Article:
The year is 1744 and an epidemic threatens. Lancashire Coroner Titus Cragg repairs to a remote rural backwater, but life here is far from quiet as he and his friend Dr Luke Fidelis probe the death of a woman, victim to a cruel community punishment, and the subsequent disappearance of the squire’s wife. Robin Blake’s latest is a twisty tale of dark secrets, vicious lies and strange surprises.
We’re thrilled to see the return of Cragg and Fidelis in ROUGH MUSIC, an enthralling new addition to the critically acclaimed series. The extract below is from chapter 13, where Cragg compares the responsibilities of a coroner to those of an author, and comes face to face with the villagers . . .
In theory a coroner conducting an inquest has the responsibilities of the author of a novel – or that’s how I see it. He alone views every person’s face, and notes everything that happens, while the people he observes – audience, jury and witnesses – are turned all towards him. Like the author’s characters, they see just what he permits them to see and know what he thinks it proper for them to know. But, I say, in theory. In practice it does not always come out like that. An author can exercise complete control over proceedings in hand but the coroner is at the mercy of time and chance, and of human whimsy. The likelihood that he may lose control much increases when the witnesses and the jury are strangers to him, and he to them.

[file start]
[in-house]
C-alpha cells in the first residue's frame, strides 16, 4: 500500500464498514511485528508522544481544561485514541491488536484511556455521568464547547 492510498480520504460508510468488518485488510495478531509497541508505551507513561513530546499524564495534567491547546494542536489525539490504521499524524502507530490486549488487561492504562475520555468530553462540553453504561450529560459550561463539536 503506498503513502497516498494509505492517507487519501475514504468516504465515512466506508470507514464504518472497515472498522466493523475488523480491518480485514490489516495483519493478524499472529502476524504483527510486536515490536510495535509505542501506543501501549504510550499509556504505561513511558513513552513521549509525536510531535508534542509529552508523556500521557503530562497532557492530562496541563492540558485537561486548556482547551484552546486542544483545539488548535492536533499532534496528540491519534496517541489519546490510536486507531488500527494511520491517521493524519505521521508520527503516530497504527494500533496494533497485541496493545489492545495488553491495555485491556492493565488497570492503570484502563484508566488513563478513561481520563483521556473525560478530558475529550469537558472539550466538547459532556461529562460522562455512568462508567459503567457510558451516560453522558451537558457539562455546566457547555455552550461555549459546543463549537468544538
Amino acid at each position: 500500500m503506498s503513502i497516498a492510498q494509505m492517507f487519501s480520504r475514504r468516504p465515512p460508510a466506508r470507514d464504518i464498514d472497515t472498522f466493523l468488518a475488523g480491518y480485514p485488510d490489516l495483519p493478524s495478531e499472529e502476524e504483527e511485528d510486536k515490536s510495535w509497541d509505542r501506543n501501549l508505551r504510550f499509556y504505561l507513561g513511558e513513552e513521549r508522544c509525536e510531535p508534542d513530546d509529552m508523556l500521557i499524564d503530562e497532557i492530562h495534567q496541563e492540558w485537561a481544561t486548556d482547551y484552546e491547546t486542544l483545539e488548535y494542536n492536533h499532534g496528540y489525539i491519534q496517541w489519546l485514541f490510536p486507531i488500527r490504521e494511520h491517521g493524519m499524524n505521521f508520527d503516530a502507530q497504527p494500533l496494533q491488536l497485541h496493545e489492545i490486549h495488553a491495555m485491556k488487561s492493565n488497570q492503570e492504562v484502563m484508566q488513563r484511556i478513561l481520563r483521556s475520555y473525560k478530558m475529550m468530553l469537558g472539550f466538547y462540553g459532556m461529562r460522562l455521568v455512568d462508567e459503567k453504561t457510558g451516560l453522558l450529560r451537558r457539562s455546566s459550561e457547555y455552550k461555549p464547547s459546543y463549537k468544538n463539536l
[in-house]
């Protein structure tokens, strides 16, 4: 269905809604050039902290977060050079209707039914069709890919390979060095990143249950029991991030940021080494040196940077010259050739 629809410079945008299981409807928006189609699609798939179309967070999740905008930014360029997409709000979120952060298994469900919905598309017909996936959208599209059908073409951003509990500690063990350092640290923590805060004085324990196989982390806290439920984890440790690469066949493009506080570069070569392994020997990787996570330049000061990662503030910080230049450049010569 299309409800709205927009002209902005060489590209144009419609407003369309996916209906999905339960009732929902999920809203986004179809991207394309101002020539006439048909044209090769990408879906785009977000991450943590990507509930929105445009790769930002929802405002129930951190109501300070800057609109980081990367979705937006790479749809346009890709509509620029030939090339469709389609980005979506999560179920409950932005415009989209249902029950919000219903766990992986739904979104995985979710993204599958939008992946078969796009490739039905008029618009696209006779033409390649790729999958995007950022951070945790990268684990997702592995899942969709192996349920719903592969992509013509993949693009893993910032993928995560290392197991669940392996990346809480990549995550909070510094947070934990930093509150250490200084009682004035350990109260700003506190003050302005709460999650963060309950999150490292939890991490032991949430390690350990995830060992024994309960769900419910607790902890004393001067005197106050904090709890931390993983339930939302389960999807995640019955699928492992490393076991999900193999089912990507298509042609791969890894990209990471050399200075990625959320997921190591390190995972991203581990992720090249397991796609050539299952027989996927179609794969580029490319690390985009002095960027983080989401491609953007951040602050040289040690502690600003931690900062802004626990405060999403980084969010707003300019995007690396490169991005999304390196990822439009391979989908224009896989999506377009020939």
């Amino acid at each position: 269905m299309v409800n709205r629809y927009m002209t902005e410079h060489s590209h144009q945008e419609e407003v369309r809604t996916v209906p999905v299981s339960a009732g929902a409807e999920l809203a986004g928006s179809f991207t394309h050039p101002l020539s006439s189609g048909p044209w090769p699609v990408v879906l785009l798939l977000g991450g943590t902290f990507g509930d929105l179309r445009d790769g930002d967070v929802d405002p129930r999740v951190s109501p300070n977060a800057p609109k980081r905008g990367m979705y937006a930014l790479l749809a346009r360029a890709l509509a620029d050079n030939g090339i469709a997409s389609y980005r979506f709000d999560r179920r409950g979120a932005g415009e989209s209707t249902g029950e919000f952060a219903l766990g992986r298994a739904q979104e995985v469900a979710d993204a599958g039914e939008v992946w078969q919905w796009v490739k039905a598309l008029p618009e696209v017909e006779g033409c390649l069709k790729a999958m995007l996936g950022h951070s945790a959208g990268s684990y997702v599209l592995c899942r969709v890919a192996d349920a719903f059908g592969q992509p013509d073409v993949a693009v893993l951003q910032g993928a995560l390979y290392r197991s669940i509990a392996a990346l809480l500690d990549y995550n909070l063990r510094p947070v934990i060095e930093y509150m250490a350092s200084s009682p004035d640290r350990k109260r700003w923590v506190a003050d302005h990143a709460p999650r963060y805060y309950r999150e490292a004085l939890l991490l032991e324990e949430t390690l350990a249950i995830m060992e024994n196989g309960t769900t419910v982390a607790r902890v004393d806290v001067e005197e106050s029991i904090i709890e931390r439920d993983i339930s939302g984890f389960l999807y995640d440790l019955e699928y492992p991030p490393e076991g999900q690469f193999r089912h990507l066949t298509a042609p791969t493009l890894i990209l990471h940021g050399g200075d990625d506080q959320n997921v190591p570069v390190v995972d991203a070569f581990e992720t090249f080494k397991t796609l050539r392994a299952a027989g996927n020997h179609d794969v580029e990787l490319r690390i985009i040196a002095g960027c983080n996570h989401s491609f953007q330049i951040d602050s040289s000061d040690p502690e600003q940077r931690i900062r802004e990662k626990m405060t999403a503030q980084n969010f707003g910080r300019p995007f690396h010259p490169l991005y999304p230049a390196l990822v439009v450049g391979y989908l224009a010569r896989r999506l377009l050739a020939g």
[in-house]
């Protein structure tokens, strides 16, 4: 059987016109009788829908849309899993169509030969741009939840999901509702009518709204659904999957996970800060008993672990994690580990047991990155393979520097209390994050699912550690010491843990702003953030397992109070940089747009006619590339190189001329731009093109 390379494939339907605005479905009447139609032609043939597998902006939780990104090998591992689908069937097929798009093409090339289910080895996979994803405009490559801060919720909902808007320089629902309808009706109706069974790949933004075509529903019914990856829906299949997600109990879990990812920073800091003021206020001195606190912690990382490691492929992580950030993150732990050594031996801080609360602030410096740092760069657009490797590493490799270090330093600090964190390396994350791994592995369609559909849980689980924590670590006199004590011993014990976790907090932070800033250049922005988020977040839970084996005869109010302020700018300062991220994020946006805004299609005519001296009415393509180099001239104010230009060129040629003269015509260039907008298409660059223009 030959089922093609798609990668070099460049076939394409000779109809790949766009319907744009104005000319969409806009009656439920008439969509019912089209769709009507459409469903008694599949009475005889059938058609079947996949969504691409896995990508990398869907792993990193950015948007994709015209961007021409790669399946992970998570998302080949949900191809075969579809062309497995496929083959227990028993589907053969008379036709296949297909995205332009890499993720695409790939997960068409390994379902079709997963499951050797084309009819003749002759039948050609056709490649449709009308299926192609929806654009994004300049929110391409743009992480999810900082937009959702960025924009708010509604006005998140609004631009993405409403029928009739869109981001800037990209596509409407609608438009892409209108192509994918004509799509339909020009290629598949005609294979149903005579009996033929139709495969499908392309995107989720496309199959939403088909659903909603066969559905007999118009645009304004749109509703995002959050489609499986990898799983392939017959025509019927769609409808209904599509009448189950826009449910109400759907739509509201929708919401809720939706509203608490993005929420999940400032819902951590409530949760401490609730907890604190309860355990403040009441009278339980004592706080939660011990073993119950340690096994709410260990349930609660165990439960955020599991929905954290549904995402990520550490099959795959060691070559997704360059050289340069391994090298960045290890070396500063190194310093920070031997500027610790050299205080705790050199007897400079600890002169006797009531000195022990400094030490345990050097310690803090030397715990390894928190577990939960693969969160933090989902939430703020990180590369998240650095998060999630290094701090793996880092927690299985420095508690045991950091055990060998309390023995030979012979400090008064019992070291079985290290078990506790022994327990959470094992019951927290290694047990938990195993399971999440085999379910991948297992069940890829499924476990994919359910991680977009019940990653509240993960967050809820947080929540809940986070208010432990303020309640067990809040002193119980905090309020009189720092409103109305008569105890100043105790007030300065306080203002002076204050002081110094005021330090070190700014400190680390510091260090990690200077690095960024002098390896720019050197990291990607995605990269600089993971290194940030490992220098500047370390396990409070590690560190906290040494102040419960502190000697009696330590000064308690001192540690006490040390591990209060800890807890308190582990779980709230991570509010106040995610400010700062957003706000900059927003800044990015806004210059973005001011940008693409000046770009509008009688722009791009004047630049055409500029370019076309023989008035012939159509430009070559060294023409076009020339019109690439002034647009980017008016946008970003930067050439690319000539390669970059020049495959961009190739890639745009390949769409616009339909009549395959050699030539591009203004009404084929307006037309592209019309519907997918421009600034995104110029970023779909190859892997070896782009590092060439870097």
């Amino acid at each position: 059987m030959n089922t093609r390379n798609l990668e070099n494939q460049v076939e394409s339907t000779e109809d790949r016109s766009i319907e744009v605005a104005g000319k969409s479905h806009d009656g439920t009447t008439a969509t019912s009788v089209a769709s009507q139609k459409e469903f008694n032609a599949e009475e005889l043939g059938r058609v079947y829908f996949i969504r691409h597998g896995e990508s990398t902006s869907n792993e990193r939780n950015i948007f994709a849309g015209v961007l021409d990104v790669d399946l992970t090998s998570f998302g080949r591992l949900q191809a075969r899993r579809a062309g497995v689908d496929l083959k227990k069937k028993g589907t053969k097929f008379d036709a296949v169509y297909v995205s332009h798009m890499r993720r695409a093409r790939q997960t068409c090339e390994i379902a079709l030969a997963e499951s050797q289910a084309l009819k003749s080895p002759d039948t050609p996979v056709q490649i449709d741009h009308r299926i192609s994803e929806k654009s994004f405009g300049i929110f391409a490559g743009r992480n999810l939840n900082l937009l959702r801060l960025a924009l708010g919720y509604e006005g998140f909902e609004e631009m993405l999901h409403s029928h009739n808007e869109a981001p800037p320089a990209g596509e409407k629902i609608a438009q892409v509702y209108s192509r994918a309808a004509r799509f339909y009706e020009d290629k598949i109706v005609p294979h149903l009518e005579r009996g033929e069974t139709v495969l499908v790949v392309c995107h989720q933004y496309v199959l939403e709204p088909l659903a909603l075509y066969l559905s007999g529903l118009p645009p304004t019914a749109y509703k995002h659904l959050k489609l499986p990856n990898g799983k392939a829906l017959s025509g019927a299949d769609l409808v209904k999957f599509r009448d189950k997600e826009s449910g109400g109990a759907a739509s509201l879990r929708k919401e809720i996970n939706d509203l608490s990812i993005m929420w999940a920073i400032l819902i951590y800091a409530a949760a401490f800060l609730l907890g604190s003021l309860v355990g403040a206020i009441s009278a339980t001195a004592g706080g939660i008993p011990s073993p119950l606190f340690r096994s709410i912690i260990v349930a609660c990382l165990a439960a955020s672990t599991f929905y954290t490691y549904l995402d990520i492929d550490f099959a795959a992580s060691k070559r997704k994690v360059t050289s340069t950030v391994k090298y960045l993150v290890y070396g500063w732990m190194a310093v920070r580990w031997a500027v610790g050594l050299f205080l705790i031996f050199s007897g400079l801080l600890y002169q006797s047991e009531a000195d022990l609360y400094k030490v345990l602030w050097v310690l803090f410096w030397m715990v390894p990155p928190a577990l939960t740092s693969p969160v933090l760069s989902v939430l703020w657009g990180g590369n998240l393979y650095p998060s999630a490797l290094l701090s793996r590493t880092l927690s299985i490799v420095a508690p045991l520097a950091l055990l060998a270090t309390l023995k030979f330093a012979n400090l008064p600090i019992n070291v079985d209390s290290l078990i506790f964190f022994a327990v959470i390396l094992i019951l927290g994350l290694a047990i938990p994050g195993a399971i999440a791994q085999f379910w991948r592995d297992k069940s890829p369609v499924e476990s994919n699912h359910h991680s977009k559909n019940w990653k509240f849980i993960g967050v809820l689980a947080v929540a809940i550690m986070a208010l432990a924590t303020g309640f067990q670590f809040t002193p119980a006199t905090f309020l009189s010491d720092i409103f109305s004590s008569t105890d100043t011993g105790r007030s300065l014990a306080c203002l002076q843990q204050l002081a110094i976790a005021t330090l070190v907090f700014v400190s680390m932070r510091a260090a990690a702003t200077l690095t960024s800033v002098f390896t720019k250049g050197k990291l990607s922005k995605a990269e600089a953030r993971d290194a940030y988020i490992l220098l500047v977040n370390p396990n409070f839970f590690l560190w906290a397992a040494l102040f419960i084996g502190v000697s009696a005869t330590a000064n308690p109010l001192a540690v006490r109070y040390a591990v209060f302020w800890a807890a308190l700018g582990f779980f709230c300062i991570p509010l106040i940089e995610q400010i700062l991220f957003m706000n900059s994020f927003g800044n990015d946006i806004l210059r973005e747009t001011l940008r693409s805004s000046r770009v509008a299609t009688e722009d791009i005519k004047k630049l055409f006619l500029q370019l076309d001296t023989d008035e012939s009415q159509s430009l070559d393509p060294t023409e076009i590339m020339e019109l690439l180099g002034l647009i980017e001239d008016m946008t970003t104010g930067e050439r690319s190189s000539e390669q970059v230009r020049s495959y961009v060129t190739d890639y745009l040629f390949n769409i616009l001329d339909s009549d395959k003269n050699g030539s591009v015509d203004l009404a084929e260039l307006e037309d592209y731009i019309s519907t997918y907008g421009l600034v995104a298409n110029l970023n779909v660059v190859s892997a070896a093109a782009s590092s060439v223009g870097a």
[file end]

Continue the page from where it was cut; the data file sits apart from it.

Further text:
I looked around the Chamber Major. The villagers were arrayed before me in their stuff-gowns, spit-boots and patched buffin coats. Their mouths hung open in bovine fascination, most showing toothless and diseased gums, and yellowish mottled tongues, and I felt a sudden surge of disgust. What had they to do with me or I with them? We belonged to different to worlds that could never truly connect, however much we call across the void that separates us. Their speech could sound to my urban ears as the grunting of pigs, while I sometimes thought the things I had to say might as well (in their ears) be spoken in Hebrew.
ROUGH MUSIC is out now in the UK and from 1 April in the US. Read more here.